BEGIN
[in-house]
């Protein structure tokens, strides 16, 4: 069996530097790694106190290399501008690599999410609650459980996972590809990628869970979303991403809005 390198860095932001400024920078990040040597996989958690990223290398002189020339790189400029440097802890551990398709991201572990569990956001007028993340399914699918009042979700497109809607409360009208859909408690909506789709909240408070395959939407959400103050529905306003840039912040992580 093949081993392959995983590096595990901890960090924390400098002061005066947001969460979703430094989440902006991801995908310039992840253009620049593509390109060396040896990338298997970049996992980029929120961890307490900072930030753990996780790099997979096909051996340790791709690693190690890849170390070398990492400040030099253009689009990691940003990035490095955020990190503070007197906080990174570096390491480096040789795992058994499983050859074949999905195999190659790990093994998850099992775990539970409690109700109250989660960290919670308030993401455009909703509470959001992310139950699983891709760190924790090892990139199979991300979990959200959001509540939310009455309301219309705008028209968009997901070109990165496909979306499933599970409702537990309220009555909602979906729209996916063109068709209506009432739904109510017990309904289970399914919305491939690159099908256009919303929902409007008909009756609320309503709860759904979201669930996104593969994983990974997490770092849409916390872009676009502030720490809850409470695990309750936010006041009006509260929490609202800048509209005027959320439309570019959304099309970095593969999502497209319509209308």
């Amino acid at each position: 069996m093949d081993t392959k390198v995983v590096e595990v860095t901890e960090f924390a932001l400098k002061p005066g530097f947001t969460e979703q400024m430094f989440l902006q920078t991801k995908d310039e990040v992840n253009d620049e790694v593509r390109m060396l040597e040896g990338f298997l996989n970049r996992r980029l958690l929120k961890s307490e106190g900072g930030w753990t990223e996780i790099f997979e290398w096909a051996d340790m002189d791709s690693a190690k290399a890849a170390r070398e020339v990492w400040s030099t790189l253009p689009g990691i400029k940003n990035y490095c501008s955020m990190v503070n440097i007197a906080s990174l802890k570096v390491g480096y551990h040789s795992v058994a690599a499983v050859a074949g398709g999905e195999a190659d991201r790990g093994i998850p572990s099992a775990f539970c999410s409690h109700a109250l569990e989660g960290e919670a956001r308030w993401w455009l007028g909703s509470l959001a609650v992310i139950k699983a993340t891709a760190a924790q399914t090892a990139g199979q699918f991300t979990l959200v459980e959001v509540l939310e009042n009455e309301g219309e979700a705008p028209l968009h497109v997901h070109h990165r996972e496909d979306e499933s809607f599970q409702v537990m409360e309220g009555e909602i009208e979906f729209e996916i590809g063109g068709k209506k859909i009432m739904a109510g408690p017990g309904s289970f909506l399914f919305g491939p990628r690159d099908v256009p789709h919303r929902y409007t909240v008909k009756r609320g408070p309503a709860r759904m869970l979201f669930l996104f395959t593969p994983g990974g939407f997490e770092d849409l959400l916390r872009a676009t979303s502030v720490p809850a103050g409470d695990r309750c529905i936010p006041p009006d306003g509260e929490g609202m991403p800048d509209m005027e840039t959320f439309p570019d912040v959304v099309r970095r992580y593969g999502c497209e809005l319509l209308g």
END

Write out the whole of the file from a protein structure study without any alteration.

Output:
[in-house]
């Protein structure tokens, strides 16, 4: 069996530097790694106190290399501008690599999410609650459980996972590809990628869970979303991403809005 390198860095932001400024920078990040040597996989958690990223290398002189020339790189400029440097802890551990398709991201572990569990956001007028993340399914699918009042979700497109809607409360009208859909408690909506789709909240408070395959939407959400103050529905306003840039912040992580 093949081993392959995983590096595990901890960090924390400098002061005066947001969460979703430094989440902006991801995908310039992840253009620049593509390109060396040896990338298997970049996992980029929120961890307490900072930030753990996780790099997979096909051996340790791709690693190690890849170390070398990492400040030099253009689009990691940003990035490095955020990190503070007197906080990174570096390491480096040789795992058994499983050859074949999905195999190659790990093994998850099992775990539970409690109700109250989660960290919670308030993401455009909703509470959001992310139950699983891709760190924790090892990139199979991300979990959200959001509540939310009455309301219309705008028209968009997901070109990165496909979306499933599970409702537990309220009555909602979906729209996916063109068709209506009432739904109510017990309904289970399914919305491939690159099908256009919303929902409007008909009756609320309503709860759904979201669930996104593969994983990974997490770092849409916390872009676009502030720490809850409470695990309750936010006041009006509260929490609202800048509209005027959320439309570019959304099309970095593969999502497209319509209308």
């Amino acid at each position: 069996m093949d081993t392959k390198v995983v590096e595990v860095t901890e960090f924390a932001l400098k002061p005066g530097f947001t969460e979703q400024m430094f989440l902006q920078t991801k995908d310039e990040v992840n253009d620049e790694v593509r390109m060396l040597e040896g990338f298997l996989n970049r996992r980029l958690l929120k961890s307490e106190g900072g930030w753990t990223e996780i790099f997979e290398w096909a051996d340790m002189d791709s690693a190690k290399a890849a170390r070398e020339v990492w400040s030099t790189l253009p689009g990691i400029k940003n990035y490095c501008s955020m990190v503070n440097i007197a906080s990174l802890k570096v390491g480096y551990h040789s795992v058994a690599a499983v050859a074949g398709g999905e195999a190659d991201r790990g093994i998850p572990s099992a775990f539970c999410s409690h109700a109250l569990e989660g960290e919670a956001r308030w993401w455009l007028g909703s509470l959001a609650v992310i139950k699983a993340t891709a760190a924790q399914t090892a990139g199979q699918f991300t979990l959200v459980e959001v509540l939310e009042n009455e309301g219309e979700a705008p028209l968009h497109v997901h070109h990165r996972e496909d979306e499933s809607f599970q409702v537990m409360e309220g009555e909602i009208e979906f729209e996916i590809g063109g068709k209506k859909i009432m739904a109510g408690p017990g309904s289970f909506l399914f919305g491939p990628r690159d099908v256009p789709h919303r929902y409007t909240v008909k009756r609320g408070p309503a709860r759904m869970l979201f669930l996104f395959t593969p994983g990974g939407f997490e770092d849409l959400l916390r872009a676009t979303s502030v720490p809850a103050g409470d695990r309750c529905i936010p006041p009006d306003g509260e929490g609202m991403p800048d509209m005027e840039t959320f439309p570019d912040v959304v099309r970095r992580y593969g999502c497209e809005l319509l209308g």